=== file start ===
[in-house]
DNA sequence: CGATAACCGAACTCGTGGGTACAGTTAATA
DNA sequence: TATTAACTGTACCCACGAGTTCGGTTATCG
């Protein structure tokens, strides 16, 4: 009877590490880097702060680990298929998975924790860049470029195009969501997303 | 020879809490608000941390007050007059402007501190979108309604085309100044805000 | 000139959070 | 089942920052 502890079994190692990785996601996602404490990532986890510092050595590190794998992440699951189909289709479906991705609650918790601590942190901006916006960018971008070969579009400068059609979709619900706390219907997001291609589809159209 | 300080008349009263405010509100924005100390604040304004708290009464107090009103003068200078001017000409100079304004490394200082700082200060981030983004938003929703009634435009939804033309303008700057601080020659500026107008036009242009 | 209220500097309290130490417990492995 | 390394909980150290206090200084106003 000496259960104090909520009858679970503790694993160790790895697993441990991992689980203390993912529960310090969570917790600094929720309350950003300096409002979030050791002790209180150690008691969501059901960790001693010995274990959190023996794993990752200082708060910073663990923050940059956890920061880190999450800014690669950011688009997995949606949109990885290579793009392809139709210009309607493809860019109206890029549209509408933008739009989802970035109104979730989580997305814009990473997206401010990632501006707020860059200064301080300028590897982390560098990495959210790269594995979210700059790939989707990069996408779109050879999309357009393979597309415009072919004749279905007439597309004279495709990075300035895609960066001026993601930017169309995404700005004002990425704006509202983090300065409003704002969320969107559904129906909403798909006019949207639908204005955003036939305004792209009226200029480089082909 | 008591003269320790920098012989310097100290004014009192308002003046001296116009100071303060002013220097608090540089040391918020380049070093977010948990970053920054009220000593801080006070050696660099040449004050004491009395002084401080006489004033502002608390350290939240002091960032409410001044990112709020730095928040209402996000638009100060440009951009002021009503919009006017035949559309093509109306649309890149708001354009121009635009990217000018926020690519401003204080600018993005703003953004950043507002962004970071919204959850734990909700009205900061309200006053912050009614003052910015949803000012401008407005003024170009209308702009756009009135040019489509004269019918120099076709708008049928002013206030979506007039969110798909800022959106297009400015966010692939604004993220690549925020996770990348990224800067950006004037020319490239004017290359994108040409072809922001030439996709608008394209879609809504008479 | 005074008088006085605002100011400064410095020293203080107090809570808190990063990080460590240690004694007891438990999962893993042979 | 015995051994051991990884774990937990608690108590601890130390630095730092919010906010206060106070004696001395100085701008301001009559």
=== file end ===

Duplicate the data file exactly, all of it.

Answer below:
[in-house]
DNA sequence: CGATAACCGAACTCGTGGGTACAGTTAATA
DNA sequence: TATTAACTGTACCCACGAGTTCGGTTATCG
């Protein structure tokens, strides 16, 4: 009877590490880097702060680990298929998975924790860049470029195009969501997303 | 020879809490608000941390007050007059402007501190979108309604085309100044805000 | 000139959070 | 089942920052 502890079994190692990785996601996602404490990532986890510092050595590190794998992440699951189909289709479906991705609650918790601590942190901006916006960018971008070969579009400068059609979709619900706390219907997001291609589809159209 | 300080008349009263405010509100924005100390604040304004708290009464107090009103003068200078001017000409100079304004490394200082700082200060981030983004938003929703009634435009939804033309303008700057601080020659500026107008036009242009 | 209220500097309290130490417990492995 | 390394909980150290206090200084106003 000496259960104090909520009858679970503790694993160790790895697993441990991992689980203390993912529960310090969570917790600094929720309350950003300096409002979030050791002790209180150690008691969501059901960790001693010995274990959190023996794993990752200082708060910073663990923050940059956890920061880190999450800014690669950011688009997995949606949109990885290579793009392809139709210009309607493809860019109206890029549209509408933008739009989802970035109104979730989580997305814009990473997206401010990632501006707020860059200064301080300028590897982390560098990495959210790269594995979210700059790939989707990069996408779109050879999309357009393979597309415009072919004749279905007439597309004279495709990075300035895609960066001026993601930017169309995404700005004002990425704006509202983090300065409003704002969320969107559904129906909403798909006019949207639908204005955003036939305004792209009226200029480089082909 | 008591003269320790920098012989310097100290004014009192308002003046001296116009100071303060002013220097608090540089040391918020380049070093977010948990970053920054009220000593801080006070050696660099040449004050004491009395002084401080006489004033502002608390350290939240002091960032409410001044990112709020730095928040209402996000638009100060440009951009002021009503919009006017035949559309093509109306649309890149708001354009121009635009990217000018926020690519401003204080600018993005703003953004950043507002962004970071919204959850734990909700009205900061309200006053912050009614003052910015949803000012401008407005003024170009209308702009756009009135040019489509004269019918120099076709708008049928002013206030979506007039969110798909800022959106297009400015966010692939604004993220690549925020996770990348990224800067950006004037020319490239004017290359994108040409072809922001030439996709608008394209879609809504008479 | 005074008088006085605002100011400064410095020293203080107090809570808190990063990080460590240690004694007891438990999962893993042979 | 015995051994051991990884774990937990608690108590601890130390630095730092919010906010206060106070004696001395100085701008301001009559």